Many of us are aware of the terror attacks that struck Belgium, and thoughts go out to those involved. This morning, media programs splashed headlines across the news, with channels running special report streams with in-depth analysis. Images of fear-stricken faces scrolled across television screens, online and in print.
Yet studies have shown that these types of attacks not only affect the people directly involved, but can also impact those who are at a distance from the attacks who constantly watch the intense media coverage. This can cause increases in depression as well as PTSD, even if the viewers are a continent away from the event.
On the other extreme, purposefully blocking out our reactions to sad events or denying whatever level of internal grief it can cause can have health impacts as well. It’s human nature to show concern for others. It’s fine to stay keyed in to what is happening, but like many things, moderation is key.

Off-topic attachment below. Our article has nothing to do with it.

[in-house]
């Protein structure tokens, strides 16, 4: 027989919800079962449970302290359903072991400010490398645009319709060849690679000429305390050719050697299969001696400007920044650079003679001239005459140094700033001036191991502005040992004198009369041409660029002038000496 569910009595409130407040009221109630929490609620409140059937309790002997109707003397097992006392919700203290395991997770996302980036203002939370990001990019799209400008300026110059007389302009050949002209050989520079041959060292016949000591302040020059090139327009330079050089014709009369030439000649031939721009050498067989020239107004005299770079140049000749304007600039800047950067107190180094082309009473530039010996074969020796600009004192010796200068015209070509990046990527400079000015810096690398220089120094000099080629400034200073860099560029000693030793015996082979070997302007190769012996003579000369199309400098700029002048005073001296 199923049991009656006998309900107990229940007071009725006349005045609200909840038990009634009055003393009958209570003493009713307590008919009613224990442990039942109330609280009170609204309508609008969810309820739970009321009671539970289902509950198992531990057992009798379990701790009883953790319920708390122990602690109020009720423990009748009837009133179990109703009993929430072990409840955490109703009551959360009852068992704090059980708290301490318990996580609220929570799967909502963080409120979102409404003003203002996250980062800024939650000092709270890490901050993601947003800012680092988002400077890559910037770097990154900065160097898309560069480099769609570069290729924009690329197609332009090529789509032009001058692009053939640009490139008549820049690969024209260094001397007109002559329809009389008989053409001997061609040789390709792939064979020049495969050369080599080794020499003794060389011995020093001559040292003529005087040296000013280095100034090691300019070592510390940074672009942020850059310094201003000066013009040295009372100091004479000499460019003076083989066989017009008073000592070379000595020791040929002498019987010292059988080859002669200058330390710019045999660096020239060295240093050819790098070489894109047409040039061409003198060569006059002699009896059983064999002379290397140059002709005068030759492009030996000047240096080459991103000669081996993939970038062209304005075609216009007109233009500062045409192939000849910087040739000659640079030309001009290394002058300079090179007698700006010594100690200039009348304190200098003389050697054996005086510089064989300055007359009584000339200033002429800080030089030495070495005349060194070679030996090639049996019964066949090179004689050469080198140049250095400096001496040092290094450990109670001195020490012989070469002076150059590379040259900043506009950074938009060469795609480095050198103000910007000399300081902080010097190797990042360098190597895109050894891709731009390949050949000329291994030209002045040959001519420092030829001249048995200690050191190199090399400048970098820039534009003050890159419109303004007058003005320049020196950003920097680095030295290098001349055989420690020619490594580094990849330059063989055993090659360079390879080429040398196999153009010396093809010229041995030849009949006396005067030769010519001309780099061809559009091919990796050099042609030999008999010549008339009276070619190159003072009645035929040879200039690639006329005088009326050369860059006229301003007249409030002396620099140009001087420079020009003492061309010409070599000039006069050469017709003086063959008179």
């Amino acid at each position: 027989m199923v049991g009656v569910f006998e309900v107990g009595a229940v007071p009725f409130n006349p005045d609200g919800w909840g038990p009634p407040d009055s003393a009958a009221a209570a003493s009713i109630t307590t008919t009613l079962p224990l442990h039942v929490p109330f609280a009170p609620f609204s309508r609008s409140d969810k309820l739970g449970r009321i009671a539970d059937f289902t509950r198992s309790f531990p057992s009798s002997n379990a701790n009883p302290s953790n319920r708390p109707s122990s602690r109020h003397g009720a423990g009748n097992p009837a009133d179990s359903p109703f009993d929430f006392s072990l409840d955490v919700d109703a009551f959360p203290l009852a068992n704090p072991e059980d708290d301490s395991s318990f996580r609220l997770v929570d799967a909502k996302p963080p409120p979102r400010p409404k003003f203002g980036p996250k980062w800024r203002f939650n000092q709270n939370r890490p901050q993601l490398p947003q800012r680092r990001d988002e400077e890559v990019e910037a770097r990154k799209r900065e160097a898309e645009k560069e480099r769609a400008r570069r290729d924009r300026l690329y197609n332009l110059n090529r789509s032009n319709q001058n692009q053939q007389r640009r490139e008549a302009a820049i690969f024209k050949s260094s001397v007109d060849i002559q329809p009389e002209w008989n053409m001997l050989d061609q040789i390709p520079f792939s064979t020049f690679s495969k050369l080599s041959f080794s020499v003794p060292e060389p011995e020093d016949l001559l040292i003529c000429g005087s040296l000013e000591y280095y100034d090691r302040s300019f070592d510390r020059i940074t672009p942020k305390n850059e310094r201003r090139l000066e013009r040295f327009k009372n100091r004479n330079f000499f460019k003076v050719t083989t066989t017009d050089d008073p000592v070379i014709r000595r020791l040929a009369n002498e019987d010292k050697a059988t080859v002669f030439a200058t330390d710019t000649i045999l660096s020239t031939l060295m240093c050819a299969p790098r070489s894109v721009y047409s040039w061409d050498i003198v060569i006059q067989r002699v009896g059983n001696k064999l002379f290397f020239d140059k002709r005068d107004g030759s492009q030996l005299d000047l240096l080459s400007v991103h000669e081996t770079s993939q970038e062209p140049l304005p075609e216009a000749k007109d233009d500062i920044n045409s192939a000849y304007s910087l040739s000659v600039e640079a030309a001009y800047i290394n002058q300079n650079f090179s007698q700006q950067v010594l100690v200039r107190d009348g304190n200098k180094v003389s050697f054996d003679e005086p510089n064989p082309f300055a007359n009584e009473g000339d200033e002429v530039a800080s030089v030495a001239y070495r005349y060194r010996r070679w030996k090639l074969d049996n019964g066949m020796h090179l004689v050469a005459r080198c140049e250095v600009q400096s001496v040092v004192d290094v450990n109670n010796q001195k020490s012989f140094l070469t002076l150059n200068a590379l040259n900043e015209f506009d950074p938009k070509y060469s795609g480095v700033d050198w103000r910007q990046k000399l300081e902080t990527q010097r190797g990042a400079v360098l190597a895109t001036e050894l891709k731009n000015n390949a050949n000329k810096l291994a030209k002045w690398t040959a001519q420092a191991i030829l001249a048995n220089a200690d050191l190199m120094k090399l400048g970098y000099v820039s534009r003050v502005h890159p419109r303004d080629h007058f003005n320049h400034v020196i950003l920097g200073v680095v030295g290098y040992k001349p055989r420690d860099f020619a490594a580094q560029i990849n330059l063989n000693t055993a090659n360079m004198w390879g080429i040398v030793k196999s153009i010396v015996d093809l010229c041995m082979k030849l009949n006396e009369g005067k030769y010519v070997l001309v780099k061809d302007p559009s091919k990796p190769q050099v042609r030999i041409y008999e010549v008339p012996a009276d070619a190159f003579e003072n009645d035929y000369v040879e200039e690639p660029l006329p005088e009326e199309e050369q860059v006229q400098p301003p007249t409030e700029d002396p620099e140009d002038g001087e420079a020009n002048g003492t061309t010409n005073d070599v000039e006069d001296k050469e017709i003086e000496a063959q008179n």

Integrative medical doctor Andrew Weil has suggested limiting news exposure as there tends to be a negative bias in the stories covered that can affect health and create a pessimistic view about life. And once started, it can be hard to look away. This could affect your overall outlook and focus on running. Weil suggests that occasional “news fasts” can be helpful. At the same time, others may cite the stories of hope and positive news that can evolve in later coverage.
Rather than blindly taking in information day to day, note what effect media has on your well-being. If you are having issues with feeling down in general, make some adjustments and see if it helps.
Turn on the news to catch the headlines, but then shut off the TV or internet as you have a meal. Focusing on what we’re eating versus including it in our multitasking can also help increase mindfulness, which is being aware of what we’re eating. This can help to feel more satisfied and consume fewer calories. Later on, skip the constant updates and take a walk or a run out in nature instead, which tends to be healing. Then, evaluate how you feel.
Do you think that media can affect your health? How do you stay tuned in with moderation?